“‘Stop talking like a bird. You should use English or the national language,’” Valencia, now 39 and a village elder, said his first-grade teacher told him.
Valencia belongs to a small mountain tribe called Ayta Magindi that has for centuries inhabited the bone-dry, sparsely forested Zambales mountains just three hours drive from the nation’s mega-city capital, Manila.
There are only 3,000 tribe members left living in and around the small sugar farming town of Porac, guardians to one of the dozens of little-known languages in the Southeast Asian archipelago that are under dire threat.
The Philippines, with 95 million people, is home to 175 languages, but some of them have just a few speakers left while others are already considered extinct because there are no more people at all who converse in them.
Up to 50 of the country’s minor languages could be lost within 20 years, according to Artemio Barbosa, chief anthropologist at the Philippine National Museum.
“When they migrate to a certain place and they are assimilated, they no longer speak their own language because their main concern is to have an intelligible language that they can speak everyday,” Barbosa told AFP.
Experts say another big part of the problem is that the only two languages taught at school in the former US colony are English and Filipino, which is based on Tagalog that is natively spoken by people in and around Manila.
Valencia, who is a local village council member, complained that his children still could not use Ayta Magindi in school, while adults had to learn Pampangan, the main local language, to get factory or plantation jobs.
“Our language is not the only thing that we stand to lose, but also our culture,” he told AFP.
“The discrimination that we suffer has not abated.”
But there is some hope, according to Catherine Young, an endangered languages expert at the US-based Summer Institute of Linguistics who has spent a lot of time studying many of the little-known languages of the Philippines.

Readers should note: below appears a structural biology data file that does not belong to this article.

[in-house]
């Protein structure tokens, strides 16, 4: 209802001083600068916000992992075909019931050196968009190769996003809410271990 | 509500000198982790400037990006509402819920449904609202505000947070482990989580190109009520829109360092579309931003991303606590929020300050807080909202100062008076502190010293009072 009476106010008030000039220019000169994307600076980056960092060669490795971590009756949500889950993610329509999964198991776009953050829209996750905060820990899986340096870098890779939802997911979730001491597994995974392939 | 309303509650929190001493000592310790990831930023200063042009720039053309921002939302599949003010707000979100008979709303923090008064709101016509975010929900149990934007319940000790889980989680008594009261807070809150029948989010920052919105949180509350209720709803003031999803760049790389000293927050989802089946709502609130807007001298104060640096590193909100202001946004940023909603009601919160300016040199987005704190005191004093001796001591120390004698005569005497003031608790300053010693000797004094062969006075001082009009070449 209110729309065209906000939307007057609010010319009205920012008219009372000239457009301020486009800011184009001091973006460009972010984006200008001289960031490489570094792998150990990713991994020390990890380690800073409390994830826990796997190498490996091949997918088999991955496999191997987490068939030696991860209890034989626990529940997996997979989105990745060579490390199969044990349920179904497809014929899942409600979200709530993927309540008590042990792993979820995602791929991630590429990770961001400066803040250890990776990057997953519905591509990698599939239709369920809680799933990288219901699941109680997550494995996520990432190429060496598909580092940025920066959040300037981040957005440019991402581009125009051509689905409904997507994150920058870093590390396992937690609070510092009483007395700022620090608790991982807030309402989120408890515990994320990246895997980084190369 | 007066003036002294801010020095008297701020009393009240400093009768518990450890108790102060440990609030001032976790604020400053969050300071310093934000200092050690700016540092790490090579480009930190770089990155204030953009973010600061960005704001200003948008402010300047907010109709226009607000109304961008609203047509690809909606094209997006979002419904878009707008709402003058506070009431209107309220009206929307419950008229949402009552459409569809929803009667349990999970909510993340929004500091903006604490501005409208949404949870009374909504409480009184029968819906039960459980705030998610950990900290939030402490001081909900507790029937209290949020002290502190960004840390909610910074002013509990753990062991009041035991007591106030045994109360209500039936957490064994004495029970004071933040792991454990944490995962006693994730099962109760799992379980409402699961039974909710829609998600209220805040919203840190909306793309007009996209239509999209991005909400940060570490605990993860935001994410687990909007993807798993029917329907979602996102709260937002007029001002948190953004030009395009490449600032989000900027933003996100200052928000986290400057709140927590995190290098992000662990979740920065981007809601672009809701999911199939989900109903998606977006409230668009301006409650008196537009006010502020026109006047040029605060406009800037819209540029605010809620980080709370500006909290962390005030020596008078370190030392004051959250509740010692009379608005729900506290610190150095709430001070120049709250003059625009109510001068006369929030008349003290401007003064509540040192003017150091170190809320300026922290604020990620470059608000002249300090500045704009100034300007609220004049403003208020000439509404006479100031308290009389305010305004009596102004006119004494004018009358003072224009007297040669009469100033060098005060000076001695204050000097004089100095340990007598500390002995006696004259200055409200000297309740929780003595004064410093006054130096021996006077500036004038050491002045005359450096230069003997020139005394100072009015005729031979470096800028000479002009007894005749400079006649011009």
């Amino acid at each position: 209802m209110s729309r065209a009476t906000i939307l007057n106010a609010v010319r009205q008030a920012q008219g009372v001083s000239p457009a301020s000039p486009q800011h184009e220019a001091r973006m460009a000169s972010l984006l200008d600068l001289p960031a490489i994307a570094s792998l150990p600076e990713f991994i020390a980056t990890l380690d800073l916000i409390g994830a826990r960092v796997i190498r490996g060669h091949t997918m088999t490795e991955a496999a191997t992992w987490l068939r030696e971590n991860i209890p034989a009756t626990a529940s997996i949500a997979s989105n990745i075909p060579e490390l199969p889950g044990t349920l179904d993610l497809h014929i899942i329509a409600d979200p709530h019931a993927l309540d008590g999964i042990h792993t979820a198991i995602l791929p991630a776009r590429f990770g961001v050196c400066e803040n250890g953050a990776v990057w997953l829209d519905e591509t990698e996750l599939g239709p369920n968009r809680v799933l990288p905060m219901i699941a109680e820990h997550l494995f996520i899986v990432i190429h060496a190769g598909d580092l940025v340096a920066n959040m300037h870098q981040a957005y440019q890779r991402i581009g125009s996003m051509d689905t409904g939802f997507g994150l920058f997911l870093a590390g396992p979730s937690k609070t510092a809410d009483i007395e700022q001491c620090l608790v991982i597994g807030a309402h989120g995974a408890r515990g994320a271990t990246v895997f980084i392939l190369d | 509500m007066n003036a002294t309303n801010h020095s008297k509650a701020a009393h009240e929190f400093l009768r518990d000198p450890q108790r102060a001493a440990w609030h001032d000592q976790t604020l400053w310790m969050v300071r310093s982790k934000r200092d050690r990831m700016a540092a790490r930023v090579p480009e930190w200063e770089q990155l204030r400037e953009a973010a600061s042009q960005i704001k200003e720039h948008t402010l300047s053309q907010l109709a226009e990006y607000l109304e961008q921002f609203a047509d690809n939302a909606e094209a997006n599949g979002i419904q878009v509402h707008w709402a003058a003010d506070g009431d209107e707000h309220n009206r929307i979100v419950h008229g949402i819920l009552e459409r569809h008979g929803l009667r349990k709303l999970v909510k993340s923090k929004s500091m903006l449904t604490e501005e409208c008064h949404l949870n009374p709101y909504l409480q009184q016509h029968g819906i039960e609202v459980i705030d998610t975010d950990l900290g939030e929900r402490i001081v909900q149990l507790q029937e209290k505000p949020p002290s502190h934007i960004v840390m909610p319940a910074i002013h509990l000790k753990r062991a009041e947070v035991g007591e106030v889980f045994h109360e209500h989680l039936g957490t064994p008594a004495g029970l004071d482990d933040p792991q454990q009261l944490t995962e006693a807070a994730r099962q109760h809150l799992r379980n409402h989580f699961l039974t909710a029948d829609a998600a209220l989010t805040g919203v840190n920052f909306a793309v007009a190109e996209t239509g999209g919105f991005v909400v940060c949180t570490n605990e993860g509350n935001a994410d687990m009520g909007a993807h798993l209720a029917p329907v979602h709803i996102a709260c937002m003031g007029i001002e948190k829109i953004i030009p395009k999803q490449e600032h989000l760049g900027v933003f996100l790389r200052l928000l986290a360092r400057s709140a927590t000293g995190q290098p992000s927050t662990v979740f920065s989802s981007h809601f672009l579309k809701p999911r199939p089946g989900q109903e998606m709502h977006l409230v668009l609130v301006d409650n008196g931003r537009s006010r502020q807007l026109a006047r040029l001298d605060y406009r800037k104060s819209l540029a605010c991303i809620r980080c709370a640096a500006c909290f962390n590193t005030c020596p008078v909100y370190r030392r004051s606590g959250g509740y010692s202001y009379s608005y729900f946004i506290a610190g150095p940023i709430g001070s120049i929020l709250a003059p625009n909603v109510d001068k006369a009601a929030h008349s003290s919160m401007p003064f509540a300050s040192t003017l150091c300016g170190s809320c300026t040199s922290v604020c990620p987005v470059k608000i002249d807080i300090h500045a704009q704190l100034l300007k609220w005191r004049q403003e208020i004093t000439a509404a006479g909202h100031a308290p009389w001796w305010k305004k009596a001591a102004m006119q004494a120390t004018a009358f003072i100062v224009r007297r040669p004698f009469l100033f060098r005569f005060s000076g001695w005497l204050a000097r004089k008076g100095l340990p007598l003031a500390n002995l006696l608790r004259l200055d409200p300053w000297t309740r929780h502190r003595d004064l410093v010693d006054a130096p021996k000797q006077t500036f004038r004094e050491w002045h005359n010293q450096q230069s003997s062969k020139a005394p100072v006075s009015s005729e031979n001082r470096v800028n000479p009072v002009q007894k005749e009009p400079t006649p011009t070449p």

“There’s a growing awareness of the value of languages in the Philippines, if you compare it with other countries in Asia where (some minority) languages are publicly discouraged,” Young said on a recent visit to Manila.
She highlighted a national government decision to implement mother-tongue education from this year as an important step in that direction.
From the start of the new academic year in June, 12 of the most widely used languages will replace English and Filipino as the language of instruction from kindergarten to third grade.
The 12 languages have a combined base of more than 63 million speakers, or two-thirds of the national population.
The Department of Education said the new policy was the result of a Summer Institute of Linguistics-backed project in the 1990s to train local teachers in using Lilubuagan, spoken by 14,000 members of a northern mountain tribe.
American linguist Diane Dekker went to live with her husband and four children in the Cordillera highlands in 1987 to launch the programme, initially to local scepticism.
“The parents were apprehensive that this was going to affect negatively their acquisition of English. That is very important for parents because they know that that’s crucial for getting a job,” Dekker told AFP.
But she said the Lilubuagan-taught children actually became better students because they did not have English and Filipino rammed down their throats as soon as they entered school.
“They were learning to decode a language that they didn’t yet speak, so... of course they had no comprehension of the written form of the language,” Dekker said of the problems having to study in English and Filipino.
Manuel Faelnar, vice president for the non-government group Defenders for Indigenous Languages of the Archipelago, agreed that force-feeding new languages on children when they first learnt to read and write was wrong.
“That’s why many of our kids are considered dull, slow. The teachers speak to them in Tagalog (Filipino), and if you’re not Tagalog or English-speaking, you’re lost,” said Faelnar.
One obvious problem with the government's new programme is that it covers only the most widely spoken languages, and thus continues to leave the less common ones neglected.
However the hope is that, once the programme is implemented and succeeds, the government will start introducing mother-tongue instruction for the most endangered languages.
Meanwhile, the hill-dwelling Ayta Magindi in the Zambales ranges and the local government school have taken it on their own to start mother-tongue instruction from June, said the community’s Protestant pastor Benny Capuno.
Two Ayta Magindi locals have been hired to teach kindergarten at the local school, and will also help prepare mother-tongue teaching materials for the first graders.
“This should restore our young people’s pride and make them treasure our own music, our own language and our unique culture,” Capuno told AFP.